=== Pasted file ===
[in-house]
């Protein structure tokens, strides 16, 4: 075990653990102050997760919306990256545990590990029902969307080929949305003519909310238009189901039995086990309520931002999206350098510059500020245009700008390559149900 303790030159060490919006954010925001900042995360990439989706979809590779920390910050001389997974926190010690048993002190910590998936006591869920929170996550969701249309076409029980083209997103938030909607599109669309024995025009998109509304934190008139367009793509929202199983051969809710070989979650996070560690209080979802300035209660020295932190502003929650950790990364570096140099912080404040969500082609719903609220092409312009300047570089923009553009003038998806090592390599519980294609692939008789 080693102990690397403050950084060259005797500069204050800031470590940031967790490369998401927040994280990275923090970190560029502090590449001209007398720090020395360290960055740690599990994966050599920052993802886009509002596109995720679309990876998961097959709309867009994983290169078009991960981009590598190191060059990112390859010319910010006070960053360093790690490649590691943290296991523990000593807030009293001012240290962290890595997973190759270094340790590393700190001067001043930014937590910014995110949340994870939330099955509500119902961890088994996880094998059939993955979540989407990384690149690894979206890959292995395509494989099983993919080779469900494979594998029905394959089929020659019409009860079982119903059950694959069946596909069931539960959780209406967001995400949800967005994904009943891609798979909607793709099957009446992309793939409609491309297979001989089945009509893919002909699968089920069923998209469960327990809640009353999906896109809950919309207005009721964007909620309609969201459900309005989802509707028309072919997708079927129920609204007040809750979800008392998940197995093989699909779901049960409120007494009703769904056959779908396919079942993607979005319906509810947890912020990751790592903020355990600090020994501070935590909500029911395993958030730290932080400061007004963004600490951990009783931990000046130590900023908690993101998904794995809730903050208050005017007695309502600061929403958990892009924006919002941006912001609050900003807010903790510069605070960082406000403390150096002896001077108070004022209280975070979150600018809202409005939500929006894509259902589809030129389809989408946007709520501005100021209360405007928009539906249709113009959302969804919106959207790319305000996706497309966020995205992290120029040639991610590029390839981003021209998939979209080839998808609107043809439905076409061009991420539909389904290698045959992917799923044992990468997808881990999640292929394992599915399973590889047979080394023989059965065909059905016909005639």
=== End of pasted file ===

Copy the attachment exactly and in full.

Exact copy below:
[in-house]
């Protein structure tokens, strides 16, 4: 075990653990102050997760919306990256545990590990029902969307080929949305003519909310238009189901039995086990309520931002999206350098510059500020245009700008390559149900 303790030159060490919006954010925001900042995360990439989706979809590779920390910050001389997974926190010690048993002190910590998936006591869920929170996550969701249309076409029980083209997103938030909607599109669309024995025009998109509304934190008139367009793509929202199983051969809710070989979650996070560690209080979802300035209660020295932190502003929650950790990364570096140099912080404040969500082609719903609220092409312009300047570089923009553009003038998806090592390599519980294609692939008789 080693102990690397403050950084060259005797500069204050800031470590940031967790490369998401927040994280990275923090970190560029502090590449001209007398720090020395360290960055740690599990994966050599920052993802886009509002596109995720679309990876998961097959709309867009994983290169078009991960981009590598190191060059990112390859010319910010006070960053360093790690490649590691943290296991523990000593807030009293001012240290962290890595997973190759270094340790590393700190001067001043930014937590910014995110949340994870939330099955509500119902961890088994996880094998059939993955979540989407990384690149690894979206890959292995395509494989099983993919080779469900494979594998029905394959089929020659019409009860079982119903059950694959069946596909069931539960959780209406967001995400949800967005994904009943891609798979909607793709099957009446992309793939409609491309297979001989089945009509893919002909699968089920069923998209469960327990809640009353999906896109809950919309207005009721964007909620309609969201459900309005989802509707028309072919997708079927129920609204007040809750979800008392998940197995093989699909779901049960409120007494009703769904056959779908396919079942993607979005319906509810947890912020990751790592903020355990600090020994501070935590909500029911395993958030730290932080400061007004963004600490951990009783931990000046130590900023908690993101998904794995809730903050208050005017007695309502600061929403958990892009924006919002941006912001609050900003807010903790510069605070960082406000403390150096002896001077108070004022209280975070979150600018809202409005939500929006894509259902589809030129389809989408946007709520501005100021209360405007928009539906249709113009959302969804919106959207790319305000996706497309966020995205992290120029040639991610590029390839981003021209998939979209080839998808609107043809439905076409061009991420539909389904290698045959992917799923044992990468997808881990999640292929394992599915399973590889047979080394023989059965065909059905016909005639």